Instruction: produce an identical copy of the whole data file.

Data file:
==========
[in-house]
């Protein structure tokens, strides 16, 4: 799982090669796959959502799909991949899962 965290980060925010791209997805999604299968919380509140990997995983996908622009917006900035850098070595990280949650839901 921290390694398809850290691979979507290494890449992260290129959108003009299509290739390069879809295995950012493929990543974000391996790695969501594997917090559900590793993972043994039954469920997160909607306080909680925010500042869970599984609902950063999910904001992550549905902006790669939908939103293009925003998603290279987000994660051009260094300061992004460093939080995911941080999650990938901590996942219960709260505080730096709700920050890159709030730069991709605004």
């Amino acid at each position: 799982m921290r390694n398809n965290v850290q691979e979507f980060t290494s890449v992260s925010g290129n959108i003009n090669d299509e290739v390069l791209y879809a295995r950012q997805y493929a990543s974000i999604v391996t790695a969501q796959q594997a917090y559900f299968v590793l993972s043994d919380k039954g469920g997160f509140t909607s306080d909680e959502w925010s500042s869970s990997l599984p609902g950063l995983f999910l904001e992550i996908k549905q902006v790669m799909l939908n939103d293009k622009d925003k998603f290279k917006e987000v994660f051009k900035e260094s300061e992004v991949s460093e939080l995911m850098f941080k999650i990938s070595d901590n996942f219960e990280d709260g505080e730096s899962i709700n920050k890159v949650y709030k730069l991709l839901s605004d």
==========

[in-house]
């Protein structure tokens, strides 16, 4: 799982090669796959959502799909991949899962 965290980060925010791209997805999604299968919380509140990997995983996908622009917006900035850098070595990280949650839901 921290390694398809850290691979979507290494890449992260290129959108003009299509290739390069879809295995950012493929990543974000391996790695969501594997917090559900590793993972043994039954469920997160909607306080909680925010500042869970599984609902950063999910904001992550549905902006790669939908939103293009925003998603290279987000994660051009260094300061992004460093939080995911941080999650990938901590996942219960709260505080730096709700920050890159709030730069991709605004």
């Amino acid at each position: 799982m921290r390694n398809n965290v850290q691979e979507f980060t290494s890449v992260s925010g290129n959108i003009n090669d299509e290739v390069l791209y879809a295995r950012q997805y493929a990543s974000i999604v391996t790695a969501q796959q594997a917090y559900f299968v590793l993972s043994d919380k039954g469920g997160f509140t909607s306080d909680e959502w925010s500042s869970s990997l599984p609902g950063l995983f999910l904001e992550i996908k549905q902006v790669m799909l939908n939103d293009k622009d925003k998603f290279k917006e987000v994660f051009k900035e260094s300061e992004v991949s460093e939080l995911m850098f941080k999650i990938s070595d901590n996942f219960e990280d709260g505080e730096s899962i709700n920050k890159v949650y709030k730069l991709l839901s605004d």